If the answers are two yeses, then your Valentine’s Day present is ready and waiting for you in the form of the Valentine’s Day Cigar and Rum Pairing that will take place at the Bayou Rum / Louisiana Spirits Distillery on 20909 South I-10 Frontage Road in Lacassine on Feb. 14.
Bayou Rum will have prepared cigar and rum pairings from the Cigar Club. That would be plenty enough present for me. But the venue will also provide an evening of dinner and dancing, with Dr. Daylight’s Jazz Company making the music. The Bayou Rum Event Center will have been transformed into a romantic setting.
By my count, Bayou Rum presently has eight varieties to offer those who partake. Since I like my rum straight, I’d be especially interested in the Bayou Reserve and the Bayou Single Barrel, the latter of which sounds particularly interesting. But for those with other tastes, there’s Bayou White, Bayou Spiced, Bayou XO Mardi Gras and Bayou Pink. Joining the group is the Gator Bite Infused with Satsuma Oranges and Gator Bite Infused with Coffee. These two last varieties are slated for release in mid-February, so I’m not sure whether they’ll be available at the Valentine’s Day wingding. Need more info? Call 337-588-5800.
Reeser’s Book Named Best Of 2019
Local poet and McNeese MFA graduate Jennifer Reeser keeps raking up the accomplishments. The Englewood Review of Books just declared Reeser’s new volume of poetry, Indigenous, “Our Best Poetry Book of 2019.”
In the journal’s announcement of the honor, author Jonathan Diaz begins by saying that the “most powerful” works in the volume “are Reeser’s sonnets.” He then goes on to write:
“The same desire which animates Reeser’s masterful use of European and Asian poetic forms also motivates her retelling of Cherokee myths and prayers. For a … Native American poet in the United States — this desire entails a bold sense of … choosing to preserve and reinforce an identity erased over centuries. Reeser’s stunning volume is a testament to this recovery, repeating an early poem’s defiant assurance to her grandfather: ‘For centuries to come, let it resound, / Your voice not stifled — ever — by the ground.’” Learn more by looking at the Fall, 2019 issue of The Englewood Review of Books.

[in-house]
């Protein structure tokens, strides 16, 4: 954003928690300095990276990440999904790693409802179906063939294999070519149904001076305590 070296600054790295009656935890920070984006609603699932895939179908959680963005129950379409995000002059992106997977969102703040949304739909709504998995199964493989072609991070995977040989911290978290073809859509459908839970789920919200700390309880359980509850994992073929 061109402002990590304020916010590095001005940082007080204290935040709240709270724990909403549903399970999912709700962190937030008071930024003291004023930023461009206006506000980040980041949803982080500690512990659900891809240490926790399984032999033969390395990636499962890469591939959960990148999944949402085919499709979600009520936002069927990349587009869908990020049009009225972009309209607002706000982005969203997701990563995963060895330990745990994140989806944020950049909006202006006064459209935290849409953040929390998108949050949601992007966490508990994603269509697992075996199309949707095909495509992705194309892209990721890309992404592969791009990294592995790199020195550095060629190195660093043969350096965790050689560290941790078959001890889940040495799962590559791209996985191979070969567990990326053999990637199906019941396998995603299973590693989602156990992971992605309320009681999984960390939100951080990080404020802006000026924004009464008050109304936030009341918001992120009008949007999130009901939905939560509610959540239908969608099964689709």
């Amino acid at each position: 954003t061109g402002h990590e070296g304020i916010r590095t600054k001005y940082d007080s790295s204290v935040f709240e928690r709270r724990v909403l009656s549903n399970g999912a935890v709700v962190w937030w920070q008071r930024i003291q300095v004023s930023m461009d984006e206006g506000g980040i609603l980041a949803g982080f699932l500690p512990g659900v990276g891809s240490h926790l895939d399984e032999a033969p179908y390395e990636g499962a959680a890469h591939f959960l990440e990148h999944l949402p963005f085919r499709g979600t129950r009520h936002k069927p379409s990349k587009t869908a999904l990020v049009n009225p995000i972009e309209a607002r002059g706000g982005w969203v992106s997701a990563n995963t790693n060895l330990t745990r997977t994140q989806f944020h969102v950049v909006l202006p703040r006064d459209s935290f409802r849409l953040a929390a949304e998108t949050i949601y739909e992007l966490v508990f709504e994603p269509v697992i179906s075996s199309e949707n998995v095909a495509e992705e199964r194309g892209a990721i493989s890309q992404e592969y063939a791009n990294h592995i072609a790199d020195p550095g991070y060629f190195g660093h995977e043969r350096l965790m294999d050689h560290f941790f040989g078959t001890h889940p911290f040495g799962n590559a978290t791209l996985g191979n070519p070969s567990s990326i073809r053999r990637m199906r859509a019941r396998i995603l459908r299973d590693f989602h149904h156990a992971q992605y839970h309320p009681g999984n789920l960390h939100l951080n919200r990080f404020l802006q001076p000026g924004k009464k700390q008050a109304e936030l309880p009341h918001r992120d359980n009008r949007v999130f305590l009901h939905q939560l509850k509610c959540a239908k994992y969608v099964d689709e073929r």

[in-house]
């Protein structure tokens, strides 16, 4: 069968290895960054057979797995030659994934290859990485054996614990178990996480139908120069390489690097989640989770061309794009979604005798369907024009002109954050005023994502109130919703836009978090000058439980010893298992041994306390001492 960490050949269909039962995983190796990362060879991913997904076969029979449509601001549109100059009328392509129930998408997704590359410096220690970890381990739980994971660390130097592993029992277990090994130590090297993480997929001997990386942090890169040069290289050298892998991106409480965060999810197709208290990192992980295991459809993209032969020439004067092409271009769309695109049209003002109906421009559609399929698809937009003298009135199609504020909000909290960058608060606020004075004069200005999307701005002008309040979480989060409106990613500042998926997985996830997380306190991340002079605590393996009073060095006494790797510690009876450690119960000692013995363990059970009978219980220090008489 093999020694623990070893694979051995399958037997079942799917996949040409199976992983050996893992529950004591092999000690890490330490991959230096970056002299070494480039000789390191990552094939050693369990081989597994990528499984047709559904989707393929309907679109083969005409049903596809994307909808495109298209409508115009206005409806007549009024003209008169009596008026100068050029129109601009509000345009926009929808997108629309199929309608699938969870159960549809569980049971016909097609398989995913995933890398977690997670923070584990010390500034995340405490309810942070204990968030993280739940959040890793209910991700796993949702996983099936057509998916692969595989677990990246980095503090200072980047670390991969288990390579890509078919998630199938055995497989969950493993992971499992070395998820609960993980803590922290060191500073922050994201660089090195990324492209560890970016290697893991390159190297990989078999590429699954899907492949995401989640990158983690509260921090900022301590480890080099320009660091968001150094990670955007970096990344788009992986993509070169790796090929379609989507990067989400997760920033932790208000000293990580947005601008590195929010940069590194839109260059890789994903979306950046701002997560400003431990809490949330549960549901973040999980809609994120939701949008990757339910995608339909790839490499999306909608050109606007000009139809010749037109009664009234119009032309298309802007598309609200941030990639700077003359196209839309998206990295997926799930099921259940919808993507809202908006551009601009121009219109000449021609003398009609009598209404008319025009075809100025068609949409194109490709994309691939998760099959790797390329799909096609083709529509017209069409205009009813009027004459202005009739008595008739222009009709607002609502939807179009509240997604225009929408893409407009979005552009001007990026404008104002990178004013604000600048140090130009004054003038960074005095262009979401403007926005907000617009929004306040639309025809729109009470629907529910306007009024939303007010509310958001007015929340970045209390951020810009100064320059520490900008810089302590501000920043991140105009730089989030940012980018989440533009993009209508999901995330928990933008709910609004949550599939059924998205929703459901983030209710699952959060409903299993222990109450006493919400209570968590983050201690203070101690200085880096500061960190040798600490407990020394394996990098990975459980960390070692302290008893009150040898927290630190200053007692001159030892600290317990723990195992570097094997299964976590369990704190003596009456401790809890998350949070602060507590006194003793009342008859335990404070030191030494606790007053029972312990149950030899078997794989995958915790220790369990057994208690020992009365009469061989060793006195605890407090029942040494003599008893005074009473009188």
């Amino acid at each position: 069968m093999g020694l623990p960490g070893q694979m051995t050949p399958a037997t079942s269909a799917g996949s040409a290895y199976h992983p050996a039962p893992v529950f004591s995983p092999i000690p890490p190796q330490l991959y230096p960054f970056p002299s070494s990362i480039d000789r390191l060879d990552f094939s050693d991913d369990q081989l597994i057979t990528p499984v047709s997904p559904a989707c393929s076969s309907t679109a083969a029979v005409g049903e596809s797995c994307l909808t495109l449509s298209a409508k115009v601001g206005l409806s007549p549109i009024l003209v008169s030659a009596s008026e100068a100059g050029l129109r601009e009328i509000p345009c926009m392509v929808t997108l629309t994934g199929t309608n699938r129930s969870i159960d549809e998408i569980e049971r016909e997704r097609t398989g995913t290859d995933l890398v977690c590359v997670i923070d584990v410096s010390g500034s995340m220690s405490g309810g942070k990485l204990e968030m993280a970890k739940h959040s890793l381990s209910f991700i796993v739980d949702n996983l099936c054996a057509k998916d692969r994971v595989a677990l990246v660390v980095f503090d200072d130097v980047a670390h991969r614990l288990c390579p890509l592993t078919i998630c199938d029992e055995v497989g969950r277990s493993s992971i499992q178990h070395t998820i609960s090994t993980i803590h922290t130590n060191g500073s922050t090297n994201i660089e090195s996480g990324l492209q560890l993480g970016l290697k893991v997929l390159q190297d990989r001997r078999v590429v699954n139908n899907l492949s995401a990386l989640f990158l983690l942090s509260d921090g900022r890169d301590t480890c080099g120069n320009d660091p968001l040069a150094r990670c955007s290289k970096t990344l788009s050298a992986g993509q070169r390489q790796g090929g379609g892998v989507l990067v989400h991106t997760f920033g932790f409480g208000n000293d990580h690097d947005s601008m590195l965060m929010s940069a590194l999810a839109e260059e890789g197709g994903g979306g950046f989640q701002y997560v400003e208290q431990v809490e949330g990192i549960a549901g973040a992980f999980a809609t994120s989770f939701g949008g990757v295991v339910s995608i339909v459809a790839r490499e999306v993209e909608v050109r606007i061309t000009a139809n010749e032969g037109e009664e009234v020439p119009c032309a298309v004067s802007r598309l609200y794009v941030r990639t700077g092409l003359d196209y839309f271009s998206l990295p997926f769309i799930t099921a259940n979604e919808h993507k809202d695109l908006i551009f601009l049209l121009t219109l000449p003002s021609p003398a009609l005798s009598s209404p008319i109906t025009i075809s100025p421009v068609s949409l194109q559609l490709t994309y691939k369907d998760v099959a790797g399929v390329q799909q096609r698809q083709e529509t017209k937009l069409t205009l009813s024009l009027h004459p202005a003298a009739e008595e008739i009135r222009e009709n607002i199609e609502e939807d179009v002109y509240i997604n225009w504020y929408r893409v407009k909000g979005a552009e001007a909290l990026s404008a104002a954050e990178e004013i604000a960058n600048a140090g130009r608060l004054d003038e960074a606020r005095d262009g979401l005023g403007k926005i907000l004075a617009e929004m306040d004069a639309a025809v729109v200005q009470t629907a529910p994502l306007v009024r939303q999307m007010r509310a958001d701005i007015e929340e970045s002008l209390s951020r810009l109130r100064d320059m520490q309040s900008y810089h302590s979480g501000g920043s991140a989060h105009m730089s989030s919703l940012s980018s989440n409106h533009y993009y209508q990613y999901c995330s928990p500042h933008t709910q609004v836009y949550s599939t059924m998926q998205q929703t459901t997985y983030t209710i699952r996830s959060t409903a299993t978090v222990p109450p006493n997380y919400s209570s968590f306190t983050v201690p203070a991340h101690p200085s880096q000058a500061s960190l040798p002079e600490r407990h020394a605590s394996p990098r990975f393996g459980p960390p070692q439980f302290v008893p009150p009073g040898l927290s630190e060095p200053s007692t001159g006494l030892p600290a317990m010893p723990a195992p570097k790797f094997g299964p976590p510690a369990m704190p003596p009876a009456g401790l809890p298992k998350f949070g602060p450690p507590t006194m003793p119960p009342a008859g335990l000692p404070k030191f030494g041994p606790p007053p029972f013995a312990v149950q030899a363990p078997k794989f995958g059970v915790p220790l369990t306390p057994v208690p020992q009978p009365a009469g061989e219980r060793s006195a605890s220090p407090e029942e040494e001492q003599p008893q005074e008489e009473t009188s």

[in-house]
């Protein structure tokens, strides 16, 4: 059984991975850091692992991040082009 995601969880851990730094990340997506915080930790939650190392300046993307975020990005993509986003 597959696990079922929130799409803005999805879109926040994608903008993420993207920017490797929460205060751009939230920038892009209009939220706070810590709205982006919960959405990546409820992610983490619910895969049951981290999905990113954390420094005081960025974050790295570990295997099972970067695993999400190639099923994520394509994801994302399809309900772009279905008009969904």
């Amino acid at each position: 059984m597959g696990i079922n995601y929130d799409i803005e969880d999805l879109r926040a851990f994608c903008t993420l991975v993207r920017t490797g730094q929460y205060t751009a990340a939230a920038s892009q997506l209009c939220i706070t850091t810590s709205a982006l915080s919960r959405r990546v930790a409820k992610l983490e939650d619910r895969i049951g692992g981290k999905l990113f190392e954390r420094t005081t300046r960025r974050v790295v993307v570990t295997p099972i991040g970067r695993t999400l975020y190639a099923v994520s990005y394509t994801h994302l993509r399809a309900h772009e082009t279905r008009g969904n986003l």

‘Why I Paint’
The Up Fronter has written a couple of times about local painter Kevin Leveque. A new exhibit of his work titled “Why I Paint” by Kevin Leveque is presently hanging at the Historic City Hall Arts and Cultural Center.
Leveque says he “lives to paint.”
“I paint the poetic landscape [in Southwest Louisiana] where field meets stream, forest touches sky and prairie runs to the ocean. Good people work their land and love their homes. The weather has many moods. Its power and beauty command our attention. Great storms and gentle rain help shape the land. Nature has a story to tell to those who will listen.”
Leveque’s paintings are always remarkably colorful, and often feature soothing and aesthetically satisfying pastels. This new exhibit will include a number of paintings in which women appear in sentimental and domestic scenes.
Historic City Hall is open Tuesday through Saturday, 10 am to 6 pm. Admission is free. For more information, visit cityoflakecharles.com or call 491-9147.
Is He Really Running Here?
On Jan. 21, Mike Bloomberg announced he would be running for president in 2020. There wasn’t much in the way of news in this announcement. But one item was of interest. For his state campaign director, Bloomberg chose Richard Carbo, who managed Gov. John Bel Edwards’ gubernatorial campaign last year.
Carbo may be a smart guy. But all his smarts put together won’t get Bloomberg many votes in Louisiana. All but seven or eight people in the state are going to vote for Trump. I can’t think of a rational reason for Bloomberg to waste money running for president in Louisiana. But, of course, if a person has enough money, he can do whatever he likes whenever he likes.